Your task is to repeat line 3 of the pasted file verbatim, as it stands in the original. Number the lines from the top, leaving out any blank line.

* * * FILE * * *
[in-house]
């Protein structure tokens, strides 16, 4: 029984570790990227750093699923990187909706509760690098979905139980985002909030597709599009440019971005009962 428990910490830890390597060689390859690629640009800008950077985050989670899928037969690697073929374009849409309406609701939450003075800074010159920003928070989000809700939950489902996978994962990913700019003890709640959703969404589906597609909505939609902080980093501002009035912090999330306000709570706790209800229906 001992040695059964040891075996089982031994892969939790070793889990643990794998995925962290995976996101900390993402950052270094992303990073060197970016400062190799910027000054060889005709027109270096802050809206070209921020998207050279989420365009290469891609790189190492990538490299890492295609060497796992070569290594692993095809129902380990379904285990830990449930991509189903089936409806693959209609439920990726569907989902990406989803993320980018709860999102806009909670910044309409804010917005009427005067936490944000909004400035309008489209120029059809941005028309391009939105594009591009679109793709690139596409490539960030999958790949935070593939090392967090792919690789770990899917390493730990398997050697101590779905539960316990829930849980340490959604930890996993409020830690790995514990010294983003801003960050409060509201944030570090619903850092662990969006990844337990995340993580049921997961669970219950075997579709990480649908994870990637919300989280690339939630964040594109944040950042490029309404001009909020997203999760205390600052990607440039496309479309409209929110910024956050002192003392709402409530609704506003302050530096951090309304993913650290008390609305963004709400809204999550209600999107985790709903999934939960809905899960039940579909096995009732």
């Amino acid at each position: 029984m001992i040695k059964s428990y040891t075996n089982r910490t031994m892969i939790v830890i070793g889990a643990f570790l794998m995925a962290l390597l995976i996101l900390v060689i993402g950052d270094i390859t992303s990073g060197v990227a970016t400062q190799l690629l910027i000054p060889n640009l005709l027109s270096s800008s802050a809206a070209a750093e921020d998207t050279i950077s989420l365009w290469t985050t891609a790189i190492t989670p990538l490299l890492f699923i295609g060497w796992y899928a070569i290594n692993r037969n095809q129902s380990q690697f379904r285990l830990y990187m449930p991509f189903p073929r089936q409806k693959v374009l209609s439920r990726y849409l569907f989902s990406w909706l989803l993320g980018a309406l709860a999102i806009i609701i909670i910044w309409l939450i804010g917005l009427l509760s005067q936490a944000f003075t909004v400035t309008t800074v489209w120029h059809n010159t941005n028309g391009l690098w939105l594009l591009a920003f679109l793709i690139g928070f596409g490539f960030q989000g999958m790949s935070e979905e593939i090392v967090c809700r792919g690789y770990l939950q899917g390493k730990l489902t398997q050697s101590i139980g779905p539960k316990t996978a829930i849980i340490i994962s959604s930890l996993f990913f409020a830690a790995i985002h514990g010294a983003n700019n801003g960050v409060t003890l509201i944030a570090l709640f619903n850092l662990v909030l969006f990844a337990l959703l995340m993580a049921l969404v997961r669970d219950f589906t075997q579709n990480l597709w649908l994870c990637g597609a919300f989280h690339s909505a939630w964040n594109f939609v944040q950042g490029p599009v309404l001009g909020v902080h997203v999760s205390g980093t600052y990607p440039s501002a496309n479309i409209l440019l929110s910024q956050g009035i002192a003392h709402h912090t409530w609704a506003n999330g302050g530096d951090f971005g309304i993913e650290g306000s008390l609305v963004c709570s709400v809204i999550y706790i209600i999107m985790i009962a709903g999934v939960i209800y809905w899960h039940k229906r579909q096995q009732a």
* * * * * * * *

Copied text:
């Amino acid at each position: 029984m001992i040695k059964s428990y040891t075996n089982r910490t031994m892969i939790v830890i070793g889990a643990f570790l794998m995925a962290l390597l995976i996101l900390v060689i993402g950052d270094i390859t992303s990073g060197v990227a970016t400062q190799l690629l910027i000054p060889n640009l005709l027109s270096s800008s802050a809206a070209a750093e921020d998207t050279i950077s989420l365009w290469t985050t891609a790189i190492t989670p990538l490299l890492f699923i295609g060497w796992y899928a070569i290594n692993r037969n095809q129902s380990q690697f379904r285990l830990y990187m449930p991509f189903p073929r089936q409806k693959v374009l209609s439920r990726y849409l569907f989902s990406w909706l989803l993320g980018a309406l709860a999102i806009i609701i909670i910044w309409l939450i804010g917005l009427l509760s005067q936490a944000f003075t909004v400035t309008t800074v489209w120029h059809n010159t941005n028309g391009l690098w939105l594009l591009a920003f679109l793709i690139g928070f596409g490539f960030q989000g999958m790949s935070e979905e593939i090392v967090c809700r792919g690789y770990l939950q899917g390493k730990l489902t398997q050697s101590i139980g779905p539960k316990t996978a829930i849980i340490i994962s959604s930890l996993f990913f409020a830690a790995i985002h514990g010294a983003n700019n801003g960050v409060t003890l509201i944030a570090l709640f619903n850092l662990v909030l969006f990844a337990l959703l995340m993580a049921l969404v997961r669970d219950f589906t075997q579709n990480l597709w649908l994870c990637g597609a919300f989280h690339s909505a939630w964040n594109f939609v944040q950042g490029p599009v309404l001009g909020v902080h997203v999760s205390g980093t600052y990607p440039s501002a496309n479309i409209l440019l929110s910024q956050g009035i002192a003392h709402h912090t409530w609704a506003n999330g302050g530096d951090f971005g309304i993913e650290g306000s008390l609305v963004c709570s709400v809204i999550y706790i209600i999107m985790i009962a709903g999934v939960i209800y809905w899960h039940k229906r579909q096995q009732a």